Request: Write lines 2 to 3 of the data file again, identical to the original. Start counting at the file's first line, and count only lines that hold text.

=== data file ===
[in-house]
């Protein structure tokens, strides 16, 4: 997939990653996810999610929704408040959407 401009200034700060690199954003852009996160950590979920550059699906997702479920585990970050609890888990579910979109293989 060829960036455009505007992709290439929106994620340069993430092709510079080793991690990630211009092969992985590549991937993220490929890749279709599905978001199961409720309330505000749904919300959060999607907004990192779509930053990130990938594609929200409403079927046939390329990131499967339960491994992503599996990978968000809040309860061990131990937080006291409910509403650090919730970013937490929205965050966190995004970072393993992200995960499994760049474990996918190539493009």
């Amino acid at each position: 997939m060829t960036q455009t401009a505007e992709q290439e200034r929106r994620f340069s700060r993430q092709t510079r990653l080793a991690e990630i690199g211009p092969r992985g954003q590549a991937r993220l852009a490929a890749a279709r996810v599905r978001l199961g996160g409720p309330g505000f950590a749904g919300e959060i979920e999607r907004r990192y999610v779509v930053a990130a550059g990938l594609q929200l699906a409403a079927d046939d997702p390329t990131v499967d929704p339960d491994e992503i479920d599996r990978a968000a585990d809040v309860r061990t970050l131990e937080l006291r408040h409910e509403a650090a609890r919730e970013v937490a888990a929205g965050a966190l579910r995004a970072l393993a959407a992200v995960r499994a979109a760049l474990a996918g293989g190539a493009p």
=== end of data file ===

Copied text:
């Protein structure tokens, strides 16, 4: 997939990653996810999610929704408040959407 401009200034700060690199954003852009996160950590979920550059699906997702479920585990970050609890888990579910979109293989 060829960036455009505007992709290439929106994620340069993430092709510079080793991690990630211009092969992985590549991937993220490929890749279709599905978001199961409720309330505000749904919300959060999607907004990192779509930053990130990938594609929200409403079927046939390329990131499967339960491994992503599996990978968000809040309860061990131990937080006291409910509403650090919730970013937490929205965050966190995004970072393993992200995960499994760049474990996918190539493009």
């Amino acid at each position: 997939m060829t960036q455009t401009a505007e992709q290439e200034r929106r994620f340069s700060r993430q092709t510079r990653l080793a991690e990630i690199g211009p092969r992985g954003q590549a991937r993220l852009a490929a890749a279709r996810v599905r978001l199961g996160g409720p309330g505000f950590a749904g919300e959060i979920e999607r907004r990192y999610v779509v930053a990130a550059g990938l594609q929200l699906a409403a079927d046939d997702p390329t990131v499967d929704p339960d491994e992503i479920d599996r990978a968000a585990d809040v309860r061990t970050l131990e937080l006291r408040h409910e509403a650090a609890r919730e970013v937490a888990a929205g965050a966190l579910r995004a970072l393993a959407a992200v995960r499994a979109a760049l474990a996918g293989g190539a493009p």